Diary of a Hay Festival Steward Days 2 and 3 – Truth, Lies, Fake News, Fact and Fiction

Tracy EminMy second day of stewarding at the Hay Festival continued in a whirl of crowds, queues and high winds, with Lucy Worsley on Jane Austen and Nadezhda Tolokonnikova, from Russian punk band Pussy Riot (both fascinating in different ways), followed by a late night traipse back to the tent and an early start the next morning for the hilarious Andy Hamilton, followed by a real mix of events including Tracy Emin…   

Lucy Worsley was as entertaining as ever, giving us a run through of Jane Austen’s life, focusing on the gritty details, rather than the novels, but Nadezhda Tolokonnikova was the highlight. She talked about her time in prison, where she wrote (and smuggled out) letters to the Slovenian philosopher Slavoj Zizek, whilst also working 16 hours a day. The letters have been published in a book – Comradely Greetings (they’ve currently sold out in the bookshop so I’ve not had a chance to look at it yet).

Her experience of prison has made her even more determined. She now runs a media outlet with 20 journalists who write for them, and its completely uncensored. It was quite unnerving to hear her describe just how these journalists risk their lives to uncover the truth.

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You can see by my clothing that it got a bit cold again last night, but I was well wrapped up

Day 3

You know that you’ve been stewarding for a while when you end up dreaming about taking tickets and giving directions! Day 3 started well with a visit to the box office to see if there were any tickets left for the Tracy Emin event (which was sold out). There was one left – just for me!

One of the exciting things about stewarding is the venue changes – each morning you turn up and discover that (due to ticket sales) you’ve got different events than expected in your venue. We ended up with Andy Hamilton which was a nice surprise. He continued the theme of truth versus lies by talking about ‘fake news’, the man who impersonated him and the Wikipedia entry which says that he has no legs (put there by his son) – some much-needed hilarity early in the morning.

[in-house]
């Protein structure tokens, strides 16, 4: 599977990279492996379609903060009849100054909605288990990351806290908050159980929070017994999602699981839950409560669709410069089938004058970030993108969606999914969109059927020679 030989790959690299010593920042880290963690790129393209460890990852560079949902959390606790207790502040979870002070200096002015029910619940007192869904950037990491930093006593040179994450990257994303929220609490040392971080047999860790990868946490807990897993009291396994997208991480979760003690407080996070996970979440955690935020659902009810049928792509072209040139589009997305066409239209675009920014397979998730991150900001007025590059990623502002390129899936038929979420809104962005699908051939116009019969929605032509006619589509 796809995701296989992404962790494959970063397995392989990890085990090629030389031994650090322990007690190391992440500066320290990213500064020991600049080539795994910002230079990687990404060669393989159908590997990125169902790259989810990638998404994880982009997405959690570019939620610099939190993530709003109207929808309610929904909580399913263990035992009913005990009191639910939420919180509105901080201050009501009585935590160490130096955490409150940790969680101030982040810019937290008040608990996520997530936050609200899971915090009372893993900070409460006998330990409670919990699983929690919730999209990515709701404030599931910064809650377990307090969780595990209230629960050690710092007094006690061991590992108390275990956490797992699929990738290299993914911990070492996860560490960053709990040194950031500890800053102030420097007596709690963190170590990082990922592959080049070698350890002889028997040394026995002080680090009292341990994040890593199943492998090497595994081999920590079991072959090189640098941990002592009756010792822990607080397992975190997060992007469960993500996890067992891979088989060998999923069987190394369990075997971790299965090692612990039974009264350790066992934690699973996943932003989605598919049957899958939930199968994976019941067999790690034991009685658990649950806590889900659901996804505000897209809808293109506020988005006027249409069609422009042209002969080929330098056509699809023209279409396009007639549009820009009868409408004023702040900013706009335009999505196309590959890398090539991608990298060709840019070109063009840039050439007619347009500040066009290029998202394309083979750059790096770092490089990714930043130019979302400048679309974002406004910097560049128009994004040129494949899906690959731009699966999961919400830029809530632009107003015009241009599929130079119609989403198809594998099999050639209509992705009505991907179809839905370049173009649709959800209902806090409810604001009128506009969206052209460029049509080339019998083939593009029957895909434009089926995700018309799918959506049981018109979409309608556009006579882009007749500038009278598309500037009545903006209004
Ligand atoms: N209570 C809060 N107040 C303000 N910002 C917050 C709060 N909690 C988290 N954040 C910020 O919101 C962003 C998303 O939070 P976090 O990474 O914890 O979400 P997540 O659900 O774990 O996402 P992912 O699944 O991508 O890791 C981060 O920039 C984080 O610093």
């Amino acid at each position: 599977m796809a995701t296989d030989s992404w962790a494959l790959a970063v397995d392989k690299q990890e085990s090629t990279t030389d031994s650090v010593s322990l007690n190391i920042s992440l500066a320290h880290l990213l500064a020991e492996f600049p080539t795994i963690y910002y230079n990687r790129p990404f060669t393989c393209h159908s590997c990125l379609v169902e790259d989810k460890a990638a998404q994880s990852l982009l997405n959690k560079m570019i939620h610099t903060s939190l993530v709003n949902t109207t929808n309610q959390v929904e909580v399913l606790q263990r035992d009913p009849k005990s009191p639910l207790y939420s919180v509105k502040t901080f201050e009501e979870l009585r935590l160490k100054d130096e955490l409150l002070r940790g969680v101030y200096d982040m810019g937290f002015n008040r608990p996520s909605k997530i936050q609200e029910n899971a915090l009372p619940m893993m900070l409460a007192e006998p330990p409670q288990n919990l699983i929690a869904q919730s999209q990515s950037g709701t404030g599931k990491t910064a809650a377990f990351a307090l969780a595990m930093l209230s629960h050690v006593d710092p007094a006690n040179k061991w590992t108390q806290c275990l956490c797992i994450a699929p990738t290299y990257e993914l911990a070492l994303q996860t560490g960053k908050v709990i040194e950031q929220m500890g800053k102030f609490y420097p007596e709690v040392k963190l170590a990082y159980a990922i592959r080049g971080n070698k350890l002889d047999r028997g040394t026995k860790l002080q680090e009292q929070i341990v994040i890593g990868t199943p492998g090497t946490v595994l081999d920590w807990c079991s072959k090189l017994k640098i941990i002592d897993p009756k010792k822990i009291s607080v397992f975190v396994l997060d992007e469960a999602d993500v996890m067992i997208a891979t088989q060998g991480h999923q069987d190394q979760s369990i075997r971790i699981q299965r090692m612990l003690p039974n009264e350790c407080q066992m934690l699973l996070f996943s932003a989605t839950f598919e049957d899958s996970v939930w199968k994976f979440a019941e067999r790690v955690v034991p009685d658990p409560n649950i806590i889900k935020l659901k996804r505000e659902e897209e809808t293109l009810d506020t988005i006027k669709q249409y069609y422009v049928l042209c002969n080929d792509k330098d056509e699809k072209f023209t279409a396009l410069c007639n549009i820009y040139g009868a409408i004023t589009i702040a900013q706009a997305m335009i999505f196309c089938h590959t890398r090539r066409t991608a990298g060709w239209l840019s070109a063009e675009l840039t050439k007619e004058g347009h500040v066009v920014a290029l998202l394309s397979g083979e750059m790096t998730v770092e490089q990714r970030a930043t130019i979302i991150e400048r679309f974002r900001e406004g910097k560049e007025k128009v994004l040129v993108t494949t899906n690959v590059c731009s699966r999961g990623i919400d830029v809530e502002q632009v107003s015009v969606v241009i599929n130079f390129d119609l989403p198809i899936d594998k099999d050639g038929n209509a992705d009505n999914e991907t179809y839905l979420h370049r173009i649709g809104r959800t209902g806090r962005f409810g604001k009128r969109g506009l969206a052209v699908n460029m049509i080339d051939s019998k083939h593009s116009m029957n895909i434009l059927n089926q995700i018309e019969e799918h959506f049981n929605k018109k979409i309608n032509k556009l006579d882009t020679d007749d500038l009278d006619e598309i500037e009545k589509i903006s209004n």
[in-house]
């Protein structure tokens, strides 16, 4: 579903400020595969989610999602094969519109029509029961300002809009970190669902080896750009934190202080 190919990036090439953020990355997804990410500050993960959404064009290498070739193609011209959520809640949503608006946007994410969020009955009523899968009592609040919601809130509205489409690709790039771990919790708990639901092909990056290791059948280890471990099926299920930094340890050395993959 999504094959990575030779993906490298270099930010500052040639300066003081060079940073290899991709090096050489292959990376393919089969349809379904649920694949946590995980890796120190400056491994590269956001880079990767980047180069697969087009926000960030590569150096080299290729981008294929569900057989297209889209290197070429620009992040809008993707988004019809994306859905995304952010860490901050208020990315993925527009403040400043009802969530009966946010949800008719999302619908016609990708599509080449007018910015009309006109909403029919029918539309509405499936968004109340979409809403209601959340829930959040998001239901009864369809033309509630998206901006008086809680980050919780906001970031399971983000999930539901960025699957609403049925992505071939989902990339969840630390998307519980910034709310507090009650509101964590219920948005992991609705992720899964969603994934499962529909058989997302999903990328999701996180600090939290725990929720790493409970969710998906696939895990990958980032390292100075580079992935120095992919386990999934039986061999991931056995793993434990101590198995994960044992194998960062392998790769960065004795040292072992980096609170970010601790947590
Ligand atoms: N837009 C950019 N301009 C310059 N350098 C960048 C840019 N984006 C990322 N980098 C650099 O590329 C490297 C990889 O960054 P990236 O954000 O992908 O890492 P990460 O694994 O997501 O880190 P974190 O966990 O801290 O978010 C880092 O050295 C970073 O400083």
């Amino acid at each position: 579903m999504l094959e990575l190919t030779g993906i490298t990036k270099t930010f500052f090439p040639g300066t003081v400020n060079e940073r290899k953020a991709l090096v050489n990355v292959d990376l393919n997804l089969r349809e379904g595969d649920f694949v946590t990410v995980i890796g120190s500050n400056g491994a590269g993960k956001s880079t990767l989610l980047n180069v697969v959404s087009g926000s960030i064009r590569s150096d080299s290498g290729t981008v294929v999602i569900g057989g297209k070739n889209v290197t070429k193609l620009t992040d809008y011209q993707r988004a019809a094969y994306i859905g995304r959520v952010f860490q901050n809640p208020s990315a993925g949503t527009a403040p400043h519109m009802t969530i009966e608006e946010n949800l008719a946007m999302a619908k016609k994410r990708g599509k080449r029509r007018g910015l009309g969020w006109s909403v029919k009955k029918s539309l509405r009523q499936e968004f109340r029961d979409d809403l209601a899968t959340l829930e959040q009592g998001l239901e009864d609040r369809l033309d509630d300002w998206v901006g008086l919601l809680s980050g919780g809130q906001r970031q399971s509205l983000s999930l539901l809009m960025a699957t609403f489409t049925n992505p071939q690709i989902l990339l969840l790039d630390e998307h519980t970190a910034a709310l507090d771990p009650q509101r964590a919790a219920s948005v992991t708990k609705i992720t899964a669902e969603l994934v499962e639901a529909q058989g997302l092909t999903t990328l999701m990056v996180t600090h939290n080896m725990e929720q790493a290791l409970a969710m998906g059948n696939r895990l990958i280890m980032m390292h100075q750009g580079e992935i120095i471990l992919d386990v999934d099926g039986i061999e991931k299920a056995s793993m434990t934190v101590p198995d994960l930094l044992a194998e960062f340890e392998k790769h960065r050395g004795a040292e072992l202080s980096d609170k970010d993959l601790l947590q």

I was told that the BBC events are free, and that even if you don’t have a ticket it’s still worth queuing as people often don’t turn up. So I tried my luck with a BBC Radio 3 event on historical fiction, featuring Madeleine Thien, Jake Arnott and Sebastian Barry – I not only got in but managed to easily get a seat on the front row.

It was a fascinating discussion on the age-old debate of historical fact versus historical fiction. Madeleine Thien said that in her opinion “fiction is the way in to history” and that “there is no history, only a version of history”. Her inspiration for writing Do Not Say We Have Nothing was watching the demonstrations in Tieneman Square on TV, which she saw as “truth that is a lie” and a determination to uncover the truth behind it.

hay festival lightsI spent a very pleasant half hour in the queue for Tracy Emin, chatting to a fellow lit fest enthusiast, and it was well worth the wait. Emin talked about her role as an artist, saying how proud she was to be able to write ‘artist’ as her profession on a passport application form, after her first gallery show.

Dylan Jones, her interviewer, asked about whether she would describe herself as “self-obsessed” and she cleverly turned this around, explaining that, as an artist, you need to be “self-focused”, something which is essential to her work. She explained, “I don’t have a partner or children, or a family like other people, all I have is my art, so that is my obsession – not me.”

She also talked about the development of technology and social media having a negative effect, as people view things like art in a superficial way. She explained that, “art should make you stop and stand still, and think – it’s something you feel, not just take a photograph and then move on, and without the feeling, you don’t develop as a human being”.

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